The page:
Big Ears Roundup [part 3]

Day 3 – March 23rd, 2019

Mimi Goese and Ben Neill were the bolt from the blue that this festival needed for us

[continued from last post]

Ian Chang

Saturday started for us when we were shopping for new sunning shoes and delved deep into the heart of suburban Knoxville to find a shoe store my wife had scoped out. I had immediate success with finding a pair of incredibly comfortable Asics to replace my aged gym shoes. My wife was not so lucky. We spent as much time shopping as we dared. We got back to downtown Knoxville and the Museum of art in time for Ian Chang’s show in one of the galleries, but we were already too late. The show was at capacity before it started and we were in the queue. Then he began playing at 2:00 p.m. and we realized that hearing that loud of an enhanced electronic percussion show in a small gallery was too overpowering. We opted to shop in the museum’s gift shop until our next show on the schedule; also in the museum.

Mimi Goese + Ben Neill

Ms. Goese captivated while Mr. Neill took care of the details

We ambled into the Ann + Steve Bailey Hall at the Knoxville Museum of Art, the site of the Joep Beving show from the previous day, where we assumed that Mimi Goese + Ben Neill would be playing. An audience had begun to grow for the 2:45 p.m. show, but fortunately, someone more clued in came by and told us that the show was in the KMA auditorium instead. Their music sounded promising. I was barely familiar with Ms. Goese’s origins in Hugo Largo from the late 80s so we settled in to see what awaited us.

Ben Neill developed the mutantrumpet with Bob Moog

What awaited us was electrifying! After the damp powder of the Ian Chang performance we skipped, this was immediately explosive. The twosome proffered sometimes danceable art rock with a hi-tech under pining that saw multiple computers linked with Neill’s “mutantrumpet.” This was a three belled horn [one was a slide!] with heavy electronics embedded in it to allow Neill to manipulate the sounds occurring in dramatic and head-spinning ways. The closest thing to the vibe I could grasp for was early Björk, but I hate to suggest musical comparison. Musically, this had no peer. Neill was sampling loops from his instrument as well as Mimi’s vocals and manipulating them in real time on its hardware. Only in Ms. Goese’s intensity of performance could I make a valid comparison with the Icelandic thrush.

Mimi’s stage presence was riveting. Her cliché-free music and powerful voice was fully compelling as she sang and embodied the various points of view inhabiting her songs. Movement and poise was clearly an important part of getting her art across. Why was I just learning about her now? She seemed to be every inch the dynamic artist teamed up with a man who was determined to push the trumpet far past the boundaries that had held it back for centuries, obviously! They even managed to fit an astonishing cover into the mix with a version of the title track to Echo + The Bunnymen’s “Ocean Rain,” which Mimi introduced as a song to break your heart. Astonishingly, after their mesmerizing hour onstage, they actually returned for an encore. How many times does this happen at a festival set? Note: the row of Mimi’s siblings sitting behind us may have had an influence beyond our fervor.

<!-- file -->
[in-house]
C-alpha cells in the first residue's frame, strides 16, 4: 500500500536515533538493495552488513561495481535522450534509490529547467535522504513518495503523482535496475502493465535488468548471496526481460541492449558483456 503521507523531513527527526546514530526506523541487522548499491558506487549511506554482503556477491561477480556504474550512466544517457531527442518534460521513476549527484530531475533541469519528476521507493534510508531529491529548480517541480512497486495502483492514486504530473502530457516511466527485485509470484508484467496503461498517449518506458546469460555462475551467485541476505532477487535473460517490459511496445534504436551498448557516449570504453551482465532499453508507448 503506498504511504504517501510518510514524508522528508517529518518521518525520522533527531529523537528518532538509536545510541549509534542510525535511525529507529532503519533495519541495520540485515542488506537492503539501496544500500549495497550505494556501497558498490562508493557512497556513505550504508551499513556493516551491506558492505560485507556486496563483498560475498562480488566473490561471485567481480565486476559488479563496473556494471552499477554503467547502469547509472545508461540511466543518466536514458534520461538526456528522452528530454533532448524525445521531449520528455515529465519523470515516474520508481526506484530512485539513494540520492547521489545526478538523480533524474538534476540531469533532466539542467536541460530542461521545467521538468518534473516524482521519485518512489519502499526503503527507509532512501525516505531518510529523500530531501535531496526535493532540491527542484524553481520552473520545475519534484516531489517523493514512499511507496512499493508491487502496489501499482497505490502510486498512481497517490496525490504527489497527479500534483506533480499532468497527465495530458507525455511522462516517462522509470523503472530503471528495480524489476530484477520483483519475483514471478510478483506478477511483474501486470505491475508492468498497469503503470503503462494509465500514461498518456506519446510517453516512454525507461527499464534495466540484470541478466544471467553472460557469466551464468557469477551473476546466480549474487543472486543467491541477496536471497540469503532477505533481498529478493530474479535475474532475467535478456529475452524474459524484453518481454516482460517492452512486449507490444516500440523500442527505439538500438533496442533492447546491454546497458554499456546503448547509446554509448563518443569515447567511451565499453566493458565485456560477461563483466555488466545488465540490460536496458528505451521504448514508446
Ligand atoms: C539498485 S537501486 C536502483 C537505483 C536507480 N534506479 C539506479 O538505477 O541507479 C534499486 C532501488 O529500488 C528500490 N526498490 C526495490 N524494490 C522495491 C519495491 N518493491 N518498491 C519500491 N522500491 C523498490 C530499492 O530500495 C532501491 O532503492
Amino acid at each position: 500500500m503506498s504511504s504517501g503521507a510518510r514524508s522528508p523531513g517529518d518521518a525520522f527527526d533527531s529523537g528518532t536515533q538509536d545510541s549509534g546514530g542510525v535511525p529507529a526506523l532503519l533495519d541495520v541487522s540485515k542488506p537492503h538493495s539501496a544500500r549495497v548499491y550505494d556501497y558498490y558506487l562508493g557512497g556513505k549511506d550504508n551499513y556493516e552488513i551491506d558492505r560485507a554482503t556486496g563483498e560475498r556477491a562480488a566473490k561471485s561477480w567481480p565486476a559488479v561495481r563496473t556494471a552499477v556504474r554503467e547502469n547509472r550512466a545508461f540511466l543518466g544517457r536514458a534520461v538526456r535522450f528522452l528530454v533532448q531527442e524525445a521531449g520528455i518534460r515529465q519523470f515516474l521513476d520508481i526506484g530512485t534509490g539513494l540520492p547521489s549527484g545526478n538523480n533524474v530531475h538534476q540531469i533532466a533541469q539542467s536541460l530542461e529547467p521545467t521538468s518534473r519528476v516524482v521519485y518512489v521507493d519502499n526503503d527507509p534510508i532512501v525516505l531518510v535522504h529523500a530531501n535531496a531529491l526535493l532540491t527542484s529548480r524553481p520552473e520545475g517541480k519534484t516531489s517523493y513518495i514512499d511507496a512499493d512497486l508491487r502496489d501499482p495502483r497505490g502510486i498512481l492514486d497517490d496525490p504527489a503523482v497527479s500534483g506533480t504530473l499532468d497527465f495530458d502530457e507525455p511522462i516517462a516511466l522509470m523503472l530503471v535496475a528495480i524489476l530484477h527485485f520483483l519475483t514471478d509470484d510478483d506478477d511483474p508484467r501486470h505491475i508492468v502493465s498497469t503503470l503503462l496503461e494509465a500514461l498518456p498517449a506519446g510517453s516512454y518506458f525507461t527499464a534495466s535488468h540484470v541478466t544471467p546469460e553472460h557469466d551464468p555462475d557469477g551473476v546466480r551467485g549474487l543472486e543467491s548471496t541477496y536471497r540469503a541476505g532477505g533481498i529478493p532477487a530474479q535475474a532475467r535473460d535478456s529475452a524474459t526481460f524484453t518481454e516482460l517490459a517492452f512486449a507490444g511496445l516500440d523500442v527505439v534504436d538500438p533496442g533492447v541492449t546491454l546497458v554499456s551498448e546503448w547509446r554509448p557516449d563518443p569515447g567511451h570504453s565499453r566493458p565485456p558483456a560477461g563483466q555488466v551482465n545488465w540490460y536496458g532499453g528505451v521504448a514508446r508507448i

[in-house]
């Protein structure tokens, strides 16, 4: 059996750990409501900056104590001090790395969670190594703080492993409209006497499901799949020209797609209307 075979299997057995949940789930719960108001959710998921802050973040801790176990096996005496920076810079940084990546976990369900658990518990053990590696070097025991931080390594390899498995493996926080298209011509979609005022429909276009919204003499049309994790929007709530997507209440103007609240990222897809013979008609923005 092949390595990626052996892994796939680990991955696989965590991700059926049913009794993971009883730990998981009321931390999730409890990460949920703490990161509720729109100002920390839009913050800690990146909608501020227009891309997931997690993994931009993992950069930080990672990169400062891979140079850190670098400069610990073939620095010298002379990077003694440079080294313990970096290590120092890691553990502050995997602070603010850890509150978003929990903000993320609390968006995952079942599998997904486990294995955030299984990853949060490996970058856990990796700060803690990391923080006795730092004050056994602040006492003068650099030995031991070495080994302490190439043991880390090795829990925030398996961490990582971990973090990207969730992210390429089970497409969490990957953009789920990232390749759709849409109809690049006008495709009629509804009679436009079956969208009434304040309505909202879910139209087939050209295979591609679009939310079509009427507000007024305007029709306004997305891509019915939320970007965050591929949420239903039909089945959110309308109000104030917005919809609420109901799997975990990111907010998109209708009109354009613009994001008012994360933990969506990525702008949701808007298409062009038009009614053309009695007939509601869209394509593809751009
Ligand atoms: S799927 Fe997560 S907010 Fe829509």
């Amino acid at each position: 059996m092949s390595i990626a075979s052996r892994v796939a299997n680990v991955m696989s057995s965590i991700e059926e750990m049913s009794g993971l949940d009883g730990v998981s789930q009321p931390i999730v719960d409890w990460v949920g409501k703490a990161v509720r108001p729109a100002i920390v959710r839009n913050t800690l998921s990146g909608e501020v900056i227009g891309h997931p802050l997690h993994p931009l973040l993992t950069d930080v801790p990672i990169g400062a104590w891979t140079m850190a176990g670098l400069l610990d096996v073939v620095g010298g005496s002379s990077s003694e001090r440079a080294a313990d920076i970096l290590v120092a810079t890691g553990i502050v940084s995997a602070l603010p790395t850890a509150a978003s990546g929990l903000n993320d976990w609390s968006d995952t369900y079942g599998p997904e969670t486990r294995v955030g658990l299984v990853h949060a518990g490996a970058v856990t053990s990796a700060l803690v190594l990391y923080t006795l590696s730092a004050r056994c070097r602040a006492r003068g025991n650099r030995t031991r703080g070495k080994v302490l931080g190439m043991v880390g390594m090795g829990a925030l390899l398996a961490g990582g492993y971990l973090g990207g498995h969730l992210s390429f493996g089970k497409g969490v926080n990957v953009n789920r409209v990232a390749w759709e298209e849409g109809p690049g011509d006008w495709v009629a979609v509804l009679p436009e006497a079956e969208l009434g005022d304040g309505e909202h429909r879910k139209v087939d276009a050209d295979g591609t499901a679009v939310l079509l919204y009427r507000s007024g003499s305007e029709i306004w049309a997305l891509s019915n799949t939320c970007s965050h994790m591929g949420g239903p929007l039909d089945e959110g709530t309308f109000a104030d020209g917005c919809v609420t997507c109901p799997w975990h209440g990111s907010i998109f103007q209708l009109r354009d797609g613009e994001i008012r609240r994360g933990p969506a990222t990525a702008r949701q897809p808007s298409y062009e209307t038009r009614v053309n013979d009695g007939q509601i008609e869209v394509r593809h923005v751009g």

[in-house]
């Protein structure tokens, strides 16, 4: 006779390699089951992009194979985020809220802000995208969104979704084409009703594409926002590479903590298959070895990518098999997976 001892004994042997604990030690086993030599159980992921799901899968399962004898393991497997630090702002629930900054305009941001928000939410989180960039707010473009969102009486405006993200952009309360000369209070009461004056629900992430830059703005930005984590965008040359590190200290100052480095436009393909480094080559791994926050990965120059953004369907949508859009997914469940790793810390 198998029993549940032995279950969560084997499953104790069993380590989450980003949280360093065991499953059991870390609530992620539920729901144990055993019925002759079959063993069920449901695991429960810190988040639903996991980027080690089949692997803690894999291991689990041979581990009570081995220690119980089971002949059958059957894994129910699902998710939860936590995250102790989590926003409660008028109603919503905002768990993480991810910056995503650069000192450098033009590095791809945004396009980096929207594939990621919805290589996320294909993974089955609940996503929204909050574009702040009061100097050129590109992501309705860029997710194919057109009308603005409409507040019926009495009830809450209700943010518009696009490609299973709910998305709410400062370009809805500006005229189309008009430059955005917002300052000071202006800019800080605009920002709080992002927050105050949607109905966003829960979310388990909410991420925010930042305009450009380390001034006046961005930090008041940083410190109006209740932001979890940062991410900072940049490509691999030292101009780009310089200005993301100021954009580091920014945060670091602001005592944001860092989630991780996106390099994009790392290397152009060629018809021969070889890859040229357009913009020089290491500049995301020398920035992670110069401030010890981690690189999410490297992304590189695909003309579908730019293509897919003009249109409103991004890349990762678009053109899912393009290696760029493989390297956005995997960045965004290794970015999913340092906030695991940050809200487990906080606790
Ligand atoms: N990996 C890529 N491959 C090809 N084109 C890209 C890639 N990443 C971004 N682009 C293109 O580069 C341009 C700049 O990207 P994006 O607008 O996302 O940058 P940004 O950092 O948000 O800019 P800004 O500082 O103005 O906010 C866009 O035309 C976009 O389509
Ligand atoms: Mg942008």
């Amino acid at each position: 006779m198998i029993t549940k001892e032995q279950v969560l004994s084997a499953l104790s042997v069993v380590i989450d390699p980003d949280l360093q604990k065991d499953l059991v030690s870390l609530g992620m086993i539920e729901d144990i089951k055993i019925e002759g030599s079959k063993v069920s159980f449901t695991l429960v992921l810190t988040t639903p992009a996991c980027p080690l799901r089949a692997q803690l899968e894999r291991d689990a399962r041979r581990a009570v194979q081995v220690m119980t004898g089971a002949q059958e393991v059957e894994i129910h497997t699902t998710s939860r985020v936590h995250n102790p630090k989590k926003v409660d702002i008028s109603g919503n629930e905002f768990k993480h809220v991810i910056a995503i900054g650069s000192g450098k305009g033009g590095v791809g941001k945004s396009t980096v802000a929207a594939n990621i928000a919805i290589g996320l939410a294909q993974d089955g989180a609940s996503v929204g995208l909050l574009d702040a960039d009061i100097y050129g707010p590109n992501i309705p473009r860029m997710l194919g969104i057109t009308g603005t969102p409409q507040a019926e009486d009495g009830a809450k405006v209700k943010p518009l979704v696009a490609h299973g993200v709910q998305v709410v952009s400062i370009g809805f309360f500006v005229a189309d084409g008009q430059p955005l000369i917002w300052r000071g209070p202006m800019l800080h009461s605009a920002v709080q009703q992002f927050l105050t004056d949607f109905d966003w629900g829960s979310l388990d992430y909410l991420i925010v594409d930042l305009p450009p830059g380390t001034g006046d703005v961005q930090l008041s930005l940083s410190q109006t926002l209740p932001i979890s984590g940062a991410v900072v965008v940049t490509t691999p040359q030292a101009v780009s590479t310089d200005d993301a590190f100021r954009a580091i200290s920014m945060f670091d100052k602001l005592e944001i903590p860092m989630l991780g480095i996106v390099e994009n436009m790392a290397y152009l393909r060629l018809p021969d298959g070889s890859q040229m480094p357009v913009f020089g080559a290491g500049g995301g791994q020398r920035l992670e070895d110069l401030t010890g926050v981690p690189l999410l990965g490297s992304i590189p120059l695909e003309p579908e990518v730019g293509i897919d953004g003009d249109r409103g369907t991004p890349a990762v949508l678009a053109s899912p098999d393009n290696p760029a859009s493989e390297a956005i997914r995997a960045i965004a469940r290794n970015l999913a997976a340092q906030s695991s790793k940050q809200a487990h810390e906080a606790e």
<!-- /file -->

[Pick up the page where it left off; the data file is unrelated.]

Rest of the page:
Carla Bley Trios with Andy Sheppard and Steve Swallow

Modern jazz was the prerogative of the Carla Bley band set

Since I didn’t normally move in jazz circles, I first heard of Carla Bley in 1981 [two decades into her illustrious career] when she wrote and her band played on “Fictitious Sports,” the first Nick Mason “solo” album, which Nick just played the drums and percussion on. In the ensuing years I’d hear her name mentioned more and more as I became slightly conversant in jazz. When I saw that she would be playing here, I made a mental note to try to see her if there were no Budd conflicts. At 82, she’s the same age as him and this would certainly be the only chance I would get to see one of her performances. Jazz doesn’t travel  so well where I live.

We had plenty of time to get good seats in the Tennessee Theatre for the 75 minute set late in the afternoon on Saturday. The playing was crisp and exciting as Carla held down the pacing with Steve Swallow and allowed Andy Shepard carry the melodic invention on his expressive and peripatetic sax solos. While it’s hardly my main musical diet, I still have a taste for jazz and this was classic modern jazz from a woman who has a long and storied career in the field. Having led bands for over five decades, Ms. Bley was one of the first women to crack the boy’s club of jazz band leadership, so she has filled a role larger than that of simply “artist.” My wife also greatly enjoyed their set, and it pleased me to see her enjoying some modern jazz that was full of complexity if not dissonance. We stopped at the merch table on the way out to buy their latest disc. Interested ears may catch Carla Bley Trios at their next performance at the legendary Spoleto Festival on May 31st in Charleston, South Carolina.

Next: …Budd Is Love

About postpunkmonk

graphic design | software UI design | remastering vinyl • record collector • satire • non-fiction
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3 Responses to Big Ears Roundup [part 3]

  1. SimonH says:

    Must dig some Hugo Largo out, haven’t listened for a long time. Did Mimi and Ben have a cd for sale?
    Your description has made me intrigued, great choice for a cover a well!


  2. Pingback: Big Ears 2019 Recap: Ben Neill / Mimi Goese – I Heart Noise

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